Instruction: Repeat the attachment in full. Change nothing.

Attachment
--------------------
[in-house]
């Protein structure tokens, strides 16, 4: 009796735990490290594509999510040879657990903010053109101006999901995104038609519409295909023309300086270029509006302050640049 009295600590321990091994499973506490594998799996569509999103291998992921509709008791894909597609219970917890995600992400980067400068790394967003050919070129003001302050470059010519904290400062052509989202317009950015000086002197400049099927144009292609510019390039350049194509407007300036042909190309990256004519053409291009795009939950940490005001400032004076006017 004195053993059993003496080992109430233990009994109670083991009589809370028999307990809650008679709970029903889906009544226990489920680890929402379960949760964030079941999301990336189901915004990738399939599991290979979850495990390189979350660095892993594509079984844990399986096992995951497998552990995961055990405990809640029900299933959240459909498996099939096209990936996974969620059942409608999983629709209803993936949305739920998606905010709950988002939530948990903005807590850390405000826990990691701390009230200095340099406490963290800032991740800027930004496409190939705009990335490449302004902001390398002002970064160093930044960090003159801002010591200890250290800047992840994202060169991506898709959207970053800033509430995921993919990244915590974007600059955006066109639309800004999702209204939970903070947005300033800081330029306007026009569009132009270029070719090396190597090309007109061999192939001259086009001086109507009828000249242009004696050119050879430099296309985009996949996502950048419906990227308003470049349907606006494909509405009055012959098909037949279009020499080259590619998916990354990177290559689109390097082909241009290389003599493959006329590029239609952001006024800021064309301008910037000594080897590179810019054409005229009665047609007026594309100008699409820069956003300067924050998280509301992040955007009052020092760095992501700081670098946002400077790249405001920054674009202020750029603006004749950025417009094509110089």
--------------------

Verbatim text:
[in-house]
């Protein structure tokens, strides 16, 4: 009796735990490290594509999510040879657990903010053109101006999901995104038609519409295909023309300086270029509006302050640049 009295600590321990091994499973506490594998799996569509999103291998992921509709008791894909597609219970917890995600992400980067400068790394967003050919070129003001302050470059010519904290400062052509989202317009950015000086002197400049099927144009292609510019390039350049194509407007300036042909190309990256004519053409291009795009939950940490005001400032004076006017 004195053993059993003496080992109430233990009994109670083991009589809370028999307990809650008679709970029903889906009544226990489920680890929402379960949760964030079941999301990336189901915004990738399939599991290979979850495990390189979350660095892993594509079984844990399986096992995951497998552990995961055990405990809640029900299933959240459909498996099939096209990936996974969620059942409608999983629709209803993936949305739920998606905010709950988002939530948990903005807590850390405000826990990691701390009230200095340099406490963290800032991740800027930004496409190939705009990335490449302004902001390398002002970064160093930044960090003159801002010591200890250290800047992840994202060169991506898709959207970053800033509430995921993919990244915590974007600059955006066109639309800004999702209204939970903070947005300033800081330029306007026009569009132009270029070719090396190597090309007109061999192939001259086009001086109507009828000249242009004696050119050879430099296309985009996949996502950048419906990227308003470049349907606006494909509405009055012959098909037949279009020499080259590619998916990354990177290559689109390097082909241009290389003599493959006329590029239609952001006024800021064309301008910037000594080897590179810019054409005229009665047609007026594309100008699409820069956003300067924050998280509301992040955007009052020092760095992501700081670098946002400077790249405001920054674009202020750029603006004749950025417009094509110089």